Minnie, the eldest daughter, was sent away to school to a Mrs Judson's establishment (Malvern House) in Worcestershire along with her High Wycombe friends, Edith and Alice Thurlow. The Thurlow friendship was to last through several generations as we shall see. It is more than likely that the younger Peace girls went there too, once they were old enough, but until that time they may well have had a governess to teach them all that was required. It would appear that the five Peace girls remained close all their lives. William, the only son in the family, was sent to The Middle Class School in Beaconsfield.
Although William was the oldest of the Peace children it was Minnie who faced the prospect of marriage first. Unfortunately she took after her mother and appeared to be a somewhat austere figure. As a consequence it was some time before she became engaged. This delay caused consternation for Edith, the second eldest daughter, and for Ellen May (Nellie) the third in line. Edith and Nellie were more like James. Nellie, in particular, was very pretty. Family gossip has it that she, or possibly Edith, met and fell in love with a young man destined to be a missionary. Unfortunately the social etiquette of the day prevented her becoming engaged before her elder sister had found a spouse and sadly the young man was called abroad before they could marry. Since there is some inconsistency over dates the story may refer to Edith which would explain the gap between Minnie's marriage and that of Edith’s. Nellie and Florence then became engaged in swift succession.
Minnie married Arthur Clarke, a prosperous High Wycombe solicitor, who became a director in the Peace family tailoring company. No doubt the marriage would have been highly approved of by all parties concerned. They had four children, two boys and two girls, and were to later live at Castle Hill. Arthur Clarke was to become Town Clerk of Wycombe.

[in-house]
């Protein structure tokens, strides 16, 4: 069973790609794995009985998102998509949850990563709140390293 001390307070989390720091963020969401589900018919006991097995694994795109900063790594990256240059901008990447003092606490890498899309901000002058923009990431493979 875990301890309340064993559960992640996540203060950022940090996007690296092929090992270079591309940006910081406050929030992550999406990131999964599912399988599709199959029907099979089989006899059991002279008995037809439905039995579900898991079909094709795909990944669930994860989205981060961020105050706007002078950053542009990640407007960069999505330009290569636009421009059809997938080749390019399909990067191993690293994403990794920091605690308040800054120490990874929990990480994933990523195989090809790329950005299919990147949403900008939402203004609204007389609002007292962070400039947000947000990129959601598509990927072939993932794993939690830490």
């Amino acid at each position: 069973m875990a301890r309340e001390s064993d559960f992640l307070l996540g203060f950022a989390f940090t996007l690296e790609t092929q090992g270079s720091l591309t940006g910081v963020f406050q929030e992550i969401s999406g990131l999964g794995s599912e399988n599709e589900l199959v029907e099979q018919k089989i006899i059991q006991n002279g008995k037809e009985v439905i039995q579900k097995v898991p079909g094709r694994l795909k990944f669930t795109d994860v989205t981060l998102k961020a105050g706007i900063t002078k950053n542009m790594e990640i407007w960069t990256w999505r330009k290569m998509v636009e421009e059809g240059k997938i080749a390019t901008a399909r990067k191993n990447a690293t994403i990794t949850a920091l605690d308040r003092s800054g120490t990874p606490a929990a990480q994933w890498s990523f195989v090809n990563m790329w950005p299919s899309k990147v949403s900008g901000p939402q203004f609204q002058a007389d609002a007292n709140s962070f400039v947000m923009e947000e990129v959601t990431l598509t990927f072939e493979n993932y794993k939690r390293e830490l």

Edith married Acton Bucknall, a solicitor from Northwood, where they lived happily ever after in a house purchased for them by James. Before they were married Acton would cycle all the way from Northwood on his pennyfarthing to visit Edith at Castle Hill. He was a keen photographer and would ask Edith to pose for the camera. Thus many photographs of Castle Hill were taken during this period. So carried away was he with his love for Edith and his love of photography that he would often be asked to stay for supper. James would then take pity on poor Acton and his long cycle ride back to Northwood and invite him to sleep the night in the spare room. Soon Acton came prepared for this possibility and would arrive with a small overnight bag which he would hide in the trunk of a tree by the main entrance. When asked to stay the night he was then able to accept without hesitation knowing that he had a change of underwear and his own razor already with him. Acton and Edith had one daughter, Margaret, many of whose memories are recounted here. Being an only child she often travelled to High Wycombe to visit her Auntie Minnie and Uncle Arthur and her Uncle William and Auntie Florence so that she could play with her cousins. She was nearest in age to Minnie’s children and would often go on holiday with her aunts and their families.
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